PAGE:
It is, no doubt, matter of extreme difficulty to predict what the rate of increase in any particular country, or at any given time, will be. Gibbon has estimated the number of Roman subjects under Claudius at 120,000,000. If this population had doubled once in every 150 years, it would long ago have reached a total which no one supposes the world capable of maintaining. As a fact, the population of the countries that constituted the empire is not more than about 200,000,000. Misgovernment, war, and pestilence have perpetually foiled nature, and it is only within the last century that anything like the annual increase, upon which we are now apt to count, has been attained. In Gibbon’s time these same countries could not have mustered much more than half the population of the old empire. Even now there is a great difference perceptible between them. The increase of France is very slow, and the Turkish provinces are almost stationary. England has added largely to her population in the last fifty years, and Ireland in the same period has lost one-fourth of her numbers. Neither are these changes always coincident with national advance or decline. France, for instance, though nearly stationary, is still one of the richest countries in Europe, and England has not been impoverished by her increase. The wealth of France appears to attract immigrants from other countries; but not—just now, at least to stimulate the growth of the native French population.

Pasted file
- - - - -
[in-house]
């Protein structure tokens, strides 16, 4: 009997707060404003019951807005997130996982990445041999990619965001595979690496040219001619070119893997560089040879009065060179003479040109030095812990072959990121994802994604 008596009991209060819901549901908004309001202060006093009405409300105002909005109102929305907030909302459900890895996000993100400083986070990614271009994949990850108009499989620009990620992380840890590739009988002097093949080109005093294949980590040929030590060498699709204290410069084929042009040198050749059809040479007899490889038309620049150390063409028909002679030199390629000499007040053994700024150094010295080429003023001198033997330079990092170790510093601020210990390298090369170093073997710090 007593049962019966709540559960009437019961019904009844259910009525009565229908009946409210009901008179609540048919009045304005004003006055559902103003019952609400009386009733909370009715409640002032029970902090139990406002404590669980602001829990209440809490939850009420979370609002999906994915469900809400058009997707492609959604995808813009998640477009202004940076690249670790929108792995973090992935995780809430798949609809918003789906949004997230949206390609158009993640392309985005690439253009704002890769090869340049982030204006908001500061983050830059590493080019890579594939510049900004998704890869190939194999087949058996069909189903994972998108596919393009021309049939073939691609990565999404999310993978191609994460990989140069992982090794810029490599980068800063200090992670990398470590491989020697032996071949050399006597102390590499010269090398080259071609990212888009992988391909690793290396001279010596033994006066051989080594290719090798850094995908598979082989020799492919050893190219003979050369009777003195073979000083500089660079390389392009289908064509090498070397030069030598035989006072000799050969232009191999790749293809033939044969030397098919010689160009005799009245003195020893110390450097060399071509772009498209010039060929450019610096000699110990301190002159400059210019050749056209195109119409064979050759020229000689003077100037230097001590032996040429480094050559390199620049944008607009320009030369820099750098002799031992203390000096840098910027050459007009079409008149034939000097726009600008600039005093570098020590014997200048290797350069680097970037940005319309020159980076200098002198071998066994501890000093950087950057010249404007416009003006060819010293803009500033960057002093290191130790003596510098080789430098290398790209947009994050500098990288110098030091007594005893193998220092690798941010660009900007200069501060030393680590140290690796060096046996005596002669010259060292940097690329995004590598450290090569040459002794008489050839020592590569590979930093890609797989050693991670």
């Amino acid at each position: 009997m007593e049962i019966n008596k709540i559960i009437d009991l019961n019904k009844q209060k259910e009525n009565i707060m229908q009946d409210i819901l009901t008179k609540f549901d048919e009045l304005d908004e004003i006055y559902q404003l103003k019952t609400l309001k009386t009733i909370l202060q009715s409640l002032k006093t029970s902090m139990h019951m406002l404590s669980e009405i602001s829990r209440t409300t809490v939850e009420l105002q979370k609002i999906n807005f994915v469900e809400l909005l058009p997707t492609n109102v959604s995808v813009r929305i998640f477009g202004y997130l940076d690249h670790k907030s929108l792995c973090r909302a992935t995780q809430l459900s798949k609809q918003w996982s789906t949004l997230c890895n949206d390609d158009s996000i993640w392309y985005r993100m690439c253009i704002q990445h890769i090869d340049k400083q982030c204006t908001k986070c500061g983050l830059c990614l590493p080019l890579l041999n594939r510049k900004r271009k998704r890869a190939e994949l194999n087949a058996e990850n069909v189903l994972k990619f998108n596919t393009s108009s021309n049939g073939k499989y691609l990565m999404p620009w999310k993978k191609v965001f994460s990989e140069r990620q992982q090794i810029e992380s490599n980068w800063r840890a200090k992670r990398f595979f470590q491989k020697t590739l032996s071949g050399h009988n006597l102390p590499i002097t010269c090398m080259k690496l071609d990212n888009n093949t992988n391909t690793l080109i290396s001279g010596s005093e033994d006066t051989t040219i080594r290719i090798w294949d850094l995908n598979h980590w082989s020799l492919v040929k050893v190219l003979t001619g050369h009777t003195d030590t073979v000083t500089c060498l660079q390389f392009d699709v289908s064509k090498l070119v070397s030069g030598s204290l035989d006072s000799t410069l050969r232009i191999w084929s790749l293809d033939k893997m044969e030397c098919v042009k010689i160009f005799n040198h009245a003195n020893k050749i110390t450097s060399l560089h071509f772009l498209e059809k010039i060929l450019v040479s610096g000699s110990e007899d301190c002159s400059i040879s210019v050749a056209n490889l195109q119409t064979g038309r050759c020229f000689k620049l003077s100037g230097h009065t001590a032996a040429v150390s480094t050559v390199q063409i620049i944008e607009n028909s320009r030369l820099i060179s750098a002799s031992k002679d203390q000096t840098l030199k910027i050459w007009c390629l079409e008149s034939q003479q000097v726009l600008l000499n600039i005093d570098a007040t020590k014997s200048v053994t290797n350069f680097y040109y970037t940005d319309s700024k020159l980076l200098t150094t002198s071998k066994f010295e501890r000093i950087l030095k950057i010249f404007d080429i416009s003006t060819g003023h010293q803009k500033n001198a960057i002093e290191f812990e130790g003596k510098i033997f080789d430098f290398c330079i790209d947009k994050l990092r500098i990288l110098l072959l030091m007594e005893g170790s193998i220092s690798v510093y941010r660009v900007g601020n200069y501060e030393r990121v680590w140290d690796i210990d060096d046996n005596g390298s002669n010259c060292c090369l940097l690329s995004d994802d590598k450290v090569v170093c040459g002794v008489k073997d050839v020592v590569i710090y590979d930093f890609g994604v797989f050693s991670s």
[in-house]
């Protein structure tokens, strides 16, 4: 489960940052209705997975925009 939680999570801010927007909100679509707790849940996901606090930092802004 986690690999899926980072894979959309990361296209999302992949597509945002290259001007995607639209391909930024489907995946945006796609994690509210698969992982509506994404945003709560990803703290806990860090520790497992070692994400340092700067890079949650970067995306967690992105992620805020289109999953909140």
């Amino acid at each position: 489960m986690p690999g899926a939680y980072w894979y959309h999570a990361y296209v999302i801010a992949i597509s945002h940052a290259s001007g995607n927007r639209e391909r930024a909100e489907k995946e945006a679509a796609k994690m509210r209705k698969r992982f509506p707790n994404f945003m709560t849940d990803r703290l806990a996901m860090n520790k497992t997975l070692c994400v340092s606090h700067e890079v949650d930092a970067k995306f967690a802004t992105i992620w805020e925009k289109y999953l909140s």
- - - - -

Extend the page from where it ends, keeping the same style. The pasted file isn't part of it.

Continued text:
What, however, we seem able to say is, that in the long run the lower civilisation has a more vigorous life than the higher, the unprivileged gains upon the privileged caste, and the conquered people absorbs the conqueror. There is no perceptible trace of ancient Greek or Roman blood in Asia Minor or in Turkey in Europe. The Turk—himself a barbarian—has destroyed or driven out or depressed all the higher races he came across, and the population under him is now Syrian or Armenian, Albanian or Bulgarian. The Greece that has been restored represents a very small portion of the country in which Greeks were superior by numbers, or by social influence and commercial activity, under Alexander, or even under Claudius. In Transylvania the Saxons are being crowded out by Roumanians, and in Hungary the Magyars and Germans can barely stem the uprising nationalities of Slavs and Roumanians. In Northern Africa the Carthaginian, the Greek, the Roman, and the Vandal were successively effaced, and until the French conquest of Algiers the country was given up to Arabs of a not very pure breed, to Berbers, and to blacks. The Irish were reckoned by Petty in 1672 at 1,100,000 in their own country, and there cannot then have been many outside Ireland. They are now probably from 16,000,000 to 20,000,000, counting only those who can be distinctly recognised as of Irish descent. Before the time of their great dispersion to America and Australia, they had increased within the British Isles from being about a sixth to being nearly a third of the population. Compare the increase of Sweden, with a population of the highest type, at once warlike and industrial, during a rather longer period, and it will seem very small indeed. Sweden with its old province Finland has increased at most fourfold; the Irish people at least fifteenfold.